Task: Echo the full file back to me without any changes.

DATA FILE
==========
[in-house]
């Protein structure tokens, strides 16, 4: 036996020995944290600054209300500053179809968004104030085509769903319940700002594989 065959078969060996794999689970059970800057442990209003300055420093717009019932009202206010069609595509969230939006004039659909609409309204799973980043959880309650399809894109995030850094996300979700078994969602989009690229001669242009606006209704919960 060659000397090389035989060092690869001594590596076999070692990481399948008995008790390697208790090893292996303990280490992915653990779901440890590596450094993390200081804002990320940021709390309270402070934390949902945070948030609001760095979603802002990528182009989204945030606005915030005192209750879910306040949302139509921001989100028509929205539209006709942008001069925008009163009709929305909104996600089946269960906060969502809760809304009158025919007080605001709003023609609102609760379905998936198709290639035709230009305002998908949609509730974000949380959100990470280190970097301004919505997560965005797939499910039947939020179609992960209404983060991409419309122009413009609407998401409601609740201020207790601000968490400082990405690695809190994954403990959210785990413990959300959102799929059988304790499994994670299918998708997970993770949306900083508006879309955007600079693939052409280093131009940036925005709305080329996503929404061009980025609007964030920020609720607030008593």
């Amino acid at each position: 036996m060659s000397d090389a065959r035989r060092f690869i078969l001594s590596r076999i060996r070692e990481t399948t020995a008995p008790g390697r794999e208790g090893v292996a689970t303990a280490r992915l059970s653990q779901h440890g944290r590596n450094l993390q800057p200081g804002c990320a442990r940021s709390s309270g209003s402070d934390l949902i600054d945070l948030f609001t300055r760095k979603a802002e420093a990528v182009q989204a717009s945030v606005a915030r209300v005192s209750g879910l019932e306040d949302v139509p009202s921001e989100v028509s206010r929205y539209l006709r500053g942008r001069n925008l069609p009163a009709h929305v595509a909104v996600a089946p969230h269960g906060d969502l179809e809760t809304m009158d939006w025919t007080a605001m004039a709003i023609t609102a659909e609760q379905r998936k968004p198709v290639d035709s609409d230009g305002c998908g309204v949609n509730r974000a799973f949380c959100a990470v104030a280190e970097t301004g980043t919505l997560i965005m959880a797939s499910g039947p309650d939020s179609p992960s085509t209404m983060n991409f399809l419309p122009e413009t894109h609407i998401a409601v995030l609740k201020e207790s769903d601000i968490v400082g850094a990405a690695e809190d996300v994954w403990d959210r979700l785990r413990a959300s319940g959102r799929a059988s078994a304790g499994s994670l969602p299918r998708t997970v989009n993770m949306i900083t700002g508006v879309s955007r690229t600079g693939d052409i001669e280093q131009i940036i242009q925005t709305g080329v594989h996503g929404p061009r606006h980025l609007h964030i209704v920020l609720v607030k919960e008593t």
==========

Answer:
[in-house]
């Protein structure tokens, strides 16, 4: 036996020995944290600054209300500053179809968004104030085509769903319940700002594989 065959078969060996794999689970059970800057442990209003300055420093717009019932009202206010069609595509969230939006004039659909609409309204799973980043959880309650399809894109995030850094996300979700078994969602989009690229001669242009606006209704919960 060659000397090389035989060092690869001594590596076999070692990481399948008995008790390697208790090893292996303990280490992915653990779901440890590596450094993390200081804002990320940021709390309270402070934390949902945070948030609001760095979603802002990528182009989204945030606005915030005192209750879910306040949302139509921001989100028509929205539209006709942008001069925008009163009709929305909104996600089946269960906060969502809760809304009158025919007080605001709003023609609102609760379905998936198709290639035709230009305002998908949609509730974000949380959100990470280190970097301004919505997560965005797939499910039947939020179609992960209404983060991409419309122009413009609407998401409601609740201020207790601000968490400082990405690695809190994954403990959210785990413990959300959102799929059988304790499994994670299918998708997970993770949306900083508006879309955007600079693939052409280093131009940036925005709305080329996503929404061009980025609007964030920020609720607030008593």
């Amino acid at each position: 036996m060659s000397d090389a065959r035989r060092f690869i078969l001594s590596r076999i060996r070692e990481t399948t020995a008995p008790g390697r794999e208790g090893v292996a689970t303990a280490r992915l059970s653990q779901h440890g944290r590596n450094l993390q800057p200081g804002c990320a442990r940021s709390s309270g209003s402070d934390l949902i600054d945070l948030f609001t300055r760095k979603a802002e420093a990528v182009q989204a717009s945030v606005a915030r209300v005192s209750g879910l019932e306040d949302v139509p009202s921001e989100v028509s206010r929205y539209l006709r500053g942008r001069n925008l069609p009163a009709h929305v595509a909104v996600a089946p969230h269960g906060d969502l179809e809760t809304m009158d939006w025919t007080a605001m004039a709003i023609t609102a659909e609760q379905r998936k968004p198709v290639d035709s609409d230009g305002c998908g309204v949609n509730r974000a799973f949380c959100a990470v104030a280190e970097t301004g980043t919505l997560i965005m959880a797939s499910g039947p309650d939020s179609p992960s085509t209404m983060n991409f399809l419309p122009e413009t894109h609407i998401a409601v995030l609740k201020e207790s769903d601000i968490v400082g850094a990405a690695e809190d996300v994954w403990d959210r979700l785990r413990a959300s319940g959102r799929a059988s078994a304790g499994s994670l969602p299918r998708t997970v989009n993770m949306i900083t700002g508006v879309s955007r690229t600079g693939d052409i001669e280093q131009i940036i242009q925005t709305g080329v594989h996503g929404p061009r606006h980025l609007h964030i209704v920020l609720v607030k919960e008593t």